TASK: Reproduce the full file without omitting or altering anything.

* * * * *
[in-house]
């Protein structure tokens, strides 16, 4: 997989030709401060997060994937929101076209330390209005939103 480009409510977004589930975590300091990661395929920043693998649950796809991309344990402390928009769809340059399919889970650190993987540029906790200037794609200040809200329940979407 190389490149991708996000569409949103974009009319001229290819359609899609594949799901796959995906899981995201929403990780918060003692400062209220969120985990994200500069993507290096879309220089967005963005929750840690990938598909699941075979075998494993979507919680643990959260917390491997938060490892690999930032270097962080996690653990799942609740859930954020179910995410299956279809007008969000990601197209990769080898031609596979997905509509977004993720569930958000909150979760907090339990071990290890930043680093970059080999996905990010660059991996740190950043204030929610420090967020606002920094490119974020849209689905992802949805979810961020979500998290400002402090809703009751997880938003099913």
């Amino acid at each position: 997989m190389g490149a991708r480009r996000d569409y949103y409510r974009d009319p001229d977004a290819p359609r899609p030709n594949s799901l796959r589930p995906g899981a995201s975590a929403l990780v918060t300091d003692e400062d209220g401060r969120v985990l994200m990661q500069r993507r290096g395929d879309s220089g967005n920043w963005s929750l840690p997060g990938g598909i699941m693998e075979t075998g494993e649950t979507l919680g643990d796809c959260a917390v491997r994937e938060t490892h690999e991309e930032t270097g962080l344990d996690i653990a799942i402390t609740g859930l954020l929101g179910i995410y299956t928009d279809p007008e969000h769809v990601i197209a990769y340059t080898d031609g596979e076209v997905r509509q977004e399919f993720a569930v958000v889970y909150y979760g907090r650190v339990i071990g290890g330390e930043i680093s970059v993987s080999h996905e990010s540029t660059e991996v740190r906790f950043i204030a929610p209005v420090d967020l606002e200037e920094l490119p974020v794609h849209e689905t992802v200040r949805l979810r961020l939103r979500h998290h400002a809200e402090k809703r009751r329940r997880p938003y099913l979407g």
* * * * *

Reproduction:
[in-house]
């Protein structure tokens, strides 16, 4: 997989030709401060997060994937929101076209330390209005939103 480009409510977004589930975590300091990661395929920043693998649950796809991309344990402390928009769809340059399919889970650190993987540029906790200037794609200040809200329940979407 190389490149991708996000569409949103974009009319001229290819359609899609594949799901796959995906899981995201929403990780918060003692400062209220969120985990994200500069993507290096879309220089967005963005929750840690990938598909699941075979075998494993979507919680643990959260917390491997938060490892690999930032270097962080996690653990799942609740859930954020179910995410299956279809007008969000990601197209990769080898031609596979997905509509977004993720569930958000909150979760907090339990071990290890930043680093970059080999996905990010660059991996740190950043204030929610420090967020606002920094490119974020849209689905992802949805979810961020979500998290400002402090809703009751997880938003099913």
């Amino acid at each position: 997989m190389g490149a991708r480009r996000d569409y949103y409510r974009d009319p001229d977004a290819p359609r899609p030709n594949s799901l796959r589930p995906g899981a995201s975590a929403l990780v918060t300091d003692e400062d209220g401060r969120v985990l994200m990661q500069r993507r290096g395929d879309s220089g967005n920043w963005s929750l840690p997060g990938g598909i699941m693998e075979t075998g494993e649950t979507l919680g643990d796809c959260a917390v491997r994937e938060t490892h690999e991309e930032t270097g962080l344990d996690i653990a799942i402390t609740g859930l954020l929101g179910i995410y299956t928009d279809p007008e969000h769809v990601i197209a990769y340059t080898d031609g596979e076209v997905r509509q977004e399919f993720a569930v958000v889970y909150y979760g907090r650190v339990i071990g290890g330390e930043i680093s970059v993987s080999h996905e990010s540029t660059e991996v740190r906790f950043i204030a929610p209005v420090d967020l606002e200037e920094l490119p974020v794609h849209e689905t992802v200040r949805l979810r961020l939103r979500h998290h400002a809200e402090k809703r009751r329940r997880p938003y099913l979407g």